The shotgun formation is amazingly effective. As explained in my new book Mathletics you can easily assign a point value to each NFL play. For example, a 3 yard gain on first and 10 is usually worth around 0 points. For the 2008 NFL season I found that when teams were in the shotgun they generated an average if.214 points per play and when not in the shotgun they generated an average of only .163 points per play.
More amazingly, on rushing plays from the shotgun teams generated on average .249 points per play while on passing plays fro the shotgun teams generated an average of only .208 points per play. It looks like the element of surprise really helps the rushing plays succeed from the shotgun formation.
Although we do not know who will be the final playoff team (Minnesota or Detroit) these two teams are pretty equal so I went ahead and played out the baseball playoffs and World Series 10,000 times. I began by using logistic regression (se chapter 40 of Matheletics) to obtain chess-like ratings for each playoff team. I then adjusted these ratings based on the relative strength of each team’s playoff rotaiton vis a vis their regular season pitching rotation. After factoring in home edge here is the fraction of the time each team won the World Series.
- Yankees 26%
- Angels 19%
- Red Sox 17%
- Dodgers 12%
- Phillies 10%
- Rockies 7%
- Cardinals 5%
- Tigers or Twins 4%
The reason for the Cardinal’s low chance is that they played the easiest schedule in baseball. Toronto, by the way played baseball’s toughest schedule.
I am getting tons of flack about saying that last season Lamar Odom, per minute was more valuable to the Lakers than Kobe. This gets to the heart of how you evaluate basketball players (see my book Mathletics for more details). There are two schools of thought on evaluating NBA players. One school says make the most of the box score data. For example, NBA efficiency measures a player based on the following metric (evaluated on a per minute basis).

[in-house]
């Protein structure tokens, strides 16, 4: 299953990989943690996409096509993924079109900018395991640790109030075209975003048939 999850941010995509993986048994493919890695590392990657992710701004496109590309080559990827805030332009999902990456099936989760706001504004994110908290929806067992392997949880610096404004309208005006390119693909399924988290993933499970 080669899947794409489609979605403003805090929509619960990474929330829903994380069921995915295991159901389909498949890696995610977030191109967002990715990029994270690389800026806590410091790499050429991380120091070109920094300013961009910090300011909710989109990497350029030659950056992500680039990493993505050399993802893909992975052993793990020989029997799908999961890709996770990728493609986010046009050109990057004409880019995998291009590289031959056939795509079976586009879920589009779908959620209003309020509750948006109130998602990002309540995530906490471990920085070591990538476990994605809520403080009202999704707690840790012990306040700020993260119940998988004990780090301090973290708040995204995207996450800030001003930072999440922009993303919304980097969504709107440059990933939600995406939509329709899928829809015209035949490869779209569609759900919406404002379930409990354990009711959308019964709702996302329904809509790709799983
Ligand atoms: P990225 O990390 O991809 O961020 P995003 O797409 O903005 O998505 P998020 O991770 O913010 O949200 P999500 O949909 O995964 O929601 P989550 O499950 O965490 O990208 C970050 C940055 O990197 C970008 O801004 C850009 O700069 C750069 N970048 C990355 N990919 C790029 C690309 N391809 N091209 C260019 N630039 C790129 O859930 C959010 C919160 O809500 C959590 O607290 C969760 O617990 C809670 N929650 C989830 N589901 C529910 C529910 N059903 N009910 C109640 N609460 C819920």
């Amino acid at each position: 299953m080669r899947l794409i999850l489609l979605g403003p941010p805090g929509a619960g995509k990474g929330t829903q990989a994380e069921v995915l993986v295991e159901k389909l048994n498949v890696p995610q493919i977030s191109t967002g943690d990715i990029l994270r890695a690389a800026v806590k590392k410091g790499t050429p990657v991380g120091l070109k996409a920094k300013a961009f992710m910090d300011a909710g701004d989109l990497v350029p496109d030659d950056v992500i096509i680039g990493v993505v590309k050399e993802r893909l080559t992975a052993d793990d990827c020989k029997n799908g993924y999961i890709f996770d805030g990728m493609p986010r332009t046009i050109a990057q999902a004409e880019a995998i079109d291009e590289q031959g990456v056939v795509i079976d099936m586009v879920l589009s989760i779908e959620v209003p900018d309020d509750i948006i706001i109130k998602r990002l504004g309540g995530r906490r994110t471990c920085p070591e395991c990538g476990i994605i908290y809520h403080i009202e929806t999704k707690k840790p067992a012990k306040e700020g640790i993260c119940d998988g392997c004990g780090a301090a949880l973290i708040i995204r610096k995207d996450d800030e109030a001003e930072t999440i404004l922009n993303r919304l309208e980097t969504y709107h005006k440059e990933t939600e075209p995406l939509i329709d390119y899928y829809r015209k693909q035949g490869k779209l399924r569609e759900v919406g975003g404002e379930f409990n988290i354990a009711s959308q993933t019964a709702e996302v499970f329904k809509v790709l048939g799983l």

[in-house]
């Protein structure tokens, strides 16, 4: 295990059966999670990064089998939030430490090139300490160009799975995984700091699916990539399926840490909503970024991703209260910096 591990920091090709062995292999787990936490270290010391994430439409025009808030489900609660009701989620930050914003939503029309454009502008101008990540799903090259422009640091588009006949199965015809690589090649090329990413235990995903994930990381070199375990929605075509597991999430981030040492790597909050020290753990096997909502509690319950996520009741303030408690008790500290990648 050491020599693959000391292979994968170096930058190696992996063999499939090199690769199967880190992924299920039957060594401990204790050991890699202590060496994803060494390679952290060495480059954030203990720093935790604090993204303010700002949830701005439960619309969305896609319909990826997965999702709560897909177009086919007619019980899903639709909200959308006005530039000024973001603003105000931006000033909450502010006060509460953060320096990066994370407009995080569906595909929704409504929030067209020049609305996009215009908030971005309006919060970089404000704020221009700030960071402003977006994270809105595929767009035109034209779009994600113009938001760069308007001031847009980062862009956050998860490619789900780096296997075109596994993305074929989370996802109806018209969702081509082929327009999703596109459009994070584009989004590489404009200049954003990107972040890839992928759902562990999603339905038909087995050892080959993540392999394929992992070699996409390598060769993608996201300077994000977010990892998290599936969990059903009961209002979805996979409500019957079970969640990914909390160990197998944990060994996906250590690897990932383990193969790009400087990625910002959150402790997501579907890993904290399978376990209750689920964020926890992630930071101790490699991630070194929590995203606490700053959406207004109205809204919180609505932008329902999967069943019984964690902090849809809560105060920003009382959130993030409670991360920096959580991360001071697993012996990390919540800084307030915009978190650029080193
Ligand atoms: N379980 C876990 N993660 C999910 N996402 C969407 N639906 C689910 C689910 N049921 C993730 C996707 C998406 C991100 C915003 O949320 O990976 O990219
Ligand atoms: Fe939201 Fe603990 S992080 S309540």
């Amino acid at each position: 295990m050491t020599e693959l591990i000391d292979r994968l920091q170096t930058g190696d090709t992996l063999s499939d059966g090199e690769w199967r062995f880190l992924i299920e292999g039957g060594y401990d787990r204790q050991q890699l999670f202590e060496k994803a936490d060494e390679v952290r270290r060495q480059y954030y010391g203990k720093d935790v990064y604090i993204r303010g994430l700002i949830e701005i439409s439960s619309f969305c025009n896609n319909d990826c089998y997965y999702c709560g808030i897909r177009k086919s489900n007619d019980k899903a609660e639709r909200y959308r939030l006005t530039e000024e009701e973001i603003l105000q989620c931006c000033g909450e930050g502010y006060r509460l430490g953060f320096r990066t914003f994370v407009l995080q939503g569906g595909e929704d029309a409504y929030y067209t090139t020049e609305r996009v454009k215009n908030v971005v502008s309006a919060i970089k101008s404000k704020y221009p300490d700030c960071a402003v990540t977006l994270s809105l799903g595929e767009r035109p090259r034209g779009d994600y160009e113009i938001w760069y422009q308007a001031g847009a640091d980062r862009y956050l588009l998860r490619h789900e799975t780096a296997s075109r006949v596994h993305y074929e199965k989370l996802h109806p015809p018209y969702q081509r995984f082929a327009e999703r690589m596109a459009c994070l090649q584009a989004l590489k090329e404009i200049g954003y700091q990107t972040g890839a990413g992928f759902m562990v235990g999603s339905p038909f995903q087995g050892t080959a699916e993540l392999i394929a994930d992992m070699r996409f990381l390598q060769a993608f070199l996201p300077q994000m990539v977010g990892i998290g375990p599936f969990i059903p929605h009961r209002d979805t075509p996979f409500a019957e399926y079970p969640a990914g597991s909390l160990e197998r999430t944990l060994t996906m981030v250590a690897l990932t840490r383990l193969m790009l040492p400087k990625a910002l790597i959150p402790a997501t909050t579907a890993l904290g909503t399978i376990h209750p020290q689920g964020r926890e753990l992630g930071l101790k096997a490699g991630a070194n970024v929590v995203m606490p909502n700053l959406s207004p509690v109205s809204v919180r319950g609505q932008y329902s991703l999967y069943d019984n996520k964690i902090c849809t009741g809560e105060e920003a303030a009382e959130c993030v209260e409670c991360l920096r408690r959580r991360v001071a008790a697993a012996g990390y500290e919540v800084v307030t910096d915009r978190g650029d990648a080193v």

((Points + Rebounds + Assists + Steals + Blocks) - ((Field Goals Att. - Field Goals Made) + (Free Throws Att. - Free Throws Made) + Turnovers)).
There are two problems with this metric: The box score stats are weighted towards offense (and basketball is half defense!) and the “weights” that multiply each box score stat are fairly arbitrary. In fact if a player shoots 35% (which is poor) taking more shots increases his NBA efficiency. I believe that David Berri and his colleagues (see http://dberri.wordpress.com/) have found the best set of linear weights based on box scores stats. By PER and NBA efficiency Kobe was much better than Odom last season. By Win Score Kobe was only slightly better than Odonm and was inferior to Odom during the 2007-2008 season.
My partner Jeff Sagarin and I believe in evaluating players based on how they impact the score of the game and the chance of the team winning We find the set of player ratings that best fit the scores of the game segments which hare defined by who is on the floor. We call this Adjusted +/-, since we modify the old hockey measure to adjust for who you play with and who you play against. On this metric Lamar comes out much better than Kobe last season (but not in other seasons). The nice thing about Adjusted +/- is that it measures defense as accurately as offense.
Based on our ratings from 2000-2009 here are the top 10 players of the decade.
Top 10 Players of the Decade
3. LeBron James +10.9
4. Dirk +10.4
5. Wade +8.9
6. Chris Paul +8.6
7. Kobe Bryant +8.4
8. Stockton +8.2
9. Manu Ginobili +7.5
10. Rasheed Wallace +7.5